In wake of the international attention on rare earth minerals, the U.S. Geological Survey (USGS) has completed its first review of China's rare-earth industry.

According to the report compiled by U.S. Geological Survey, it gives information about the production, consumption, and reserves of China's rare earth elements (REEs) and China's policies and regulations regarding the production and trade of rare earths, including export quotas recently announced by the Chinese government.

China produces 95 percent of the world output of REEs and is also an increasing consumer of REEs owing to the emergence of new clean-energy and defense-related technologies. China's reserves currently total 55 million metric tons.

During the past 20 years, China's REE output has increased dramatically. Since 1990, China's share of global REE production has increased from 27 percent to its current level of 95 percent.

China's consumption of REEs has only recently begun to increase. Since 2000, China's consumption of REEs has nearly quadrupled, from 19,000 metric tons in 2000 to 73,000 metric tons in 2009. China's primary use for REEs is in the magnet industry, which accounted for 30 percent of total Chinese rare earth usage in 2009.

In 1990, China declared REEs protected and strategic minerals. As such, China maintains production and export quotas. The export quota has been declining in recent years due to increased domestic demand. In 2010, the REE export quota was 37 percent lower than that of 2009, and a further reduction of 35 percent has been designated for 2011.

The REEs are the lanthanide elements, scandium, and yttrium. Although industrial demand for these elements is relatively small in tonnage terms, they are essential for a diverse and expanding array of high-technology applications, including the magnets, metal alloys, and batteries for key defense systems, as well as many current and emerging alternative energy technologies.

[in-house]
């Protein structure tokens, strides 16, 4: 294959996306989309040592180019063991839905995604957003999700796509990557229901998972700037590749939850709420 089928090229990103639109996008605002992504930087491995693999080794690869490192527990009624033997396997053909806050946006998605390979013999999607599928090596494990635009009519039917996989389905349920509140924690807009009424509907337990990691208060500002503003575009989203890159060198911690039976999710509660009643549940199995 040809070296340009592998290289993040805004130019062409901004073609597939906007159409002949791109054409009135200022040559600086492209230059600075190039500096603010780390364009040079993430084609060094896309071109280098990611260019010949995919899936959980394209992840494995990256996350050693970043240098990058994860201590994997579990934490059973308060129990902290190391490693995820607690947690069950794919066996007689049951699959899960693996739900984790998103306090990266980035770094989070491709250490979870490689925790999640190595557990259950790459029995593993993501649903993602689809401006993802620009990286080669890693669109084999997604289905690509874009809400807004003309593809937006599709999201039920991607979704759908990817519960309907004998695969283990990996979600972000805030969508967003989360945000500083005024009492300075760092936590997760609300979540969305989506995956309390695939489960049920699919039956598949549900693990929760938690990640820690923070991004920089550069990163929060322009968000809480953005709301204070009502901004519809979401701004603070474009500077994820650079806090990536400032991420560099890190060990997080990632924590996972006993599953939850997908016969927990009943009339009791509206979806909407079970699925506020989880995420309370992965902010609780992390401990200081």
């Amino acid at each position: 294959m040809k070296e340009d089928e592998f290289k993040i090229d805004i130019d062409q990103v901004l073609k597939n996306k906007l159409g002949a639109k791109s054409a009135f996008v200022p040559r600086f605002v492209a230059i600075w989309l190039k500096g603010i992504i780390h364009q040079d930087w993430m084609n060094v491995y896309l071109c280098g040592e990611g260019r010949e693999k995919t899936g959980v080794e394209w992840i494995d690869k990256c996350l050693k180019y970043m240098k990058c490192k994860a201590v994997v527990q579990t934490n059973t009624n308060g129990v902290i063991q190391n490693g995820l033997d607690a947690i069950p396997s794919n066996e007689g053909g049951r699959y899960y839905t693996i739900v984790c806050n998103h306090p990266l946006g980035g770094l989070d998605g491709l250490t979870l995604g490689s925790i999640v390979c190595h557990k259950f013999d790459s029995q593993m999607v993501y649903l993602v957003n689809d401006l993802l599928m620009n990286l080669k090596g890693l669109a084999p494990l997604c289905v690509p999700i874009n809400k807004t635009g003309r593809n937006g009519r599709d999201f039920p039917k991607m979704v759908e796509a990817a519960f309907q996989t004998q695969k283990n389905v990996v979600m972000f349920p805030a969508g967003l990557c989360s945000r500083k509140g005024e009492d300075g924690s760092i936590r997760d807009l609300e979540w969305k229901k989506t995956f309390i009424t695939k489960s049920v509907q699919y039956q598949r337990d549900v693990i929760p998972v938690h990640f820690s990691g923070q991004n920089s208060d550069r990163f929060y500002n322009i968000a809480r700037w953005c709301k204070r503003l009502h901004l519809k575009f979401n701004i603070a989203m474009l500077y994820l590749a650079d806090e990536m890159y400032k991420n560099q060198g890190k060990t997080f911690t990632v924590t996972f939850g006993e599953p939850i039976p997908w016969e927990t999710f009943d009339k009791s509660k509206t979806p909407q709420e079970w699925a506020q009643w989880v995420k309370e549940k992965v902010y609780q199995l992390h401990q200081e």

Reserves of rare earth minerals across world

Other countries which hold substantial reserves are Australia, India, the Commonwealth of Independent States, and Brazil. Over the years the supply patterns of rare earths have undergone fundamental changes.

According to the US Geological Survey's Mineral Commodities Summary, till 1995 USA and China produced equal quantities of rare earths, whereas today China produces approximately 97 per cent of the world's rare earth. Of the 124,000 tonnes of ore mined in the year 2009, China produced 120,000 tonnes.


Reduce Reliance: With shortages likely sometime in the next two to three years, the U.S. needs to act quickly to reduce its reliance on Chinese rare earth metals.

Stockpile Rare Earths: While stockpiling rare earths is not a long-term solution (eventually stockpiles will run out), it is a good stop-gap measure until new technologies or mines are available. A few countries, such as Japan and South Korea, already have strategic stockpiles of rare earth metals.12 China will begin stockpiling rare earths this year.

Develop new mines: Experts estimate that it would take anywhere from 10-15 years to have a new mine up and running efficiently, assuming everything goes according to plan and there are no unforeseen setbacks.16 There are several places where mining would be a worthwhile venture, including Thor Lake in Canada, which possibly contains one of the world's largest deposits of rare earth metals.17 The U.S. is currently working on reopening the mine at Mountain Pass, California, and expects it to be fully operational by the end of 2012.18 Experts believe that North American mines alone could produce as much as 40,000 metric tons of rare earth metals per year, or double what the U.S. currently uses.

Increase International Cooperation: Increased international cooperation and dialogue should go a long way towards alleviating the shortage of rare earth metals. Countries can work together by jointly investing in new mines, signing a formal rare earth treaty, or even making informal agreements to reduce dependence on China.

Develop Substitutes: Rare earth metals substitutes should also be developed by the U.S. although current research is being hampered by the lack of resources being invested in R&D. Meanwhile the Chinese government has spent millions on rare earth metal research and development.

Developing new technologies that increase the efficiency of rare earth metals and that allow for better recycling of rare earths is another way for the U.S. to decrease its dependence on China, the American Security Project Research Assistant, Emily Coppel advised last month.

American Security Project noted the U.S. Department of Energy is currently working on new recycling techniques for rare earths, which could significantly lower world demand for newly extracted materials.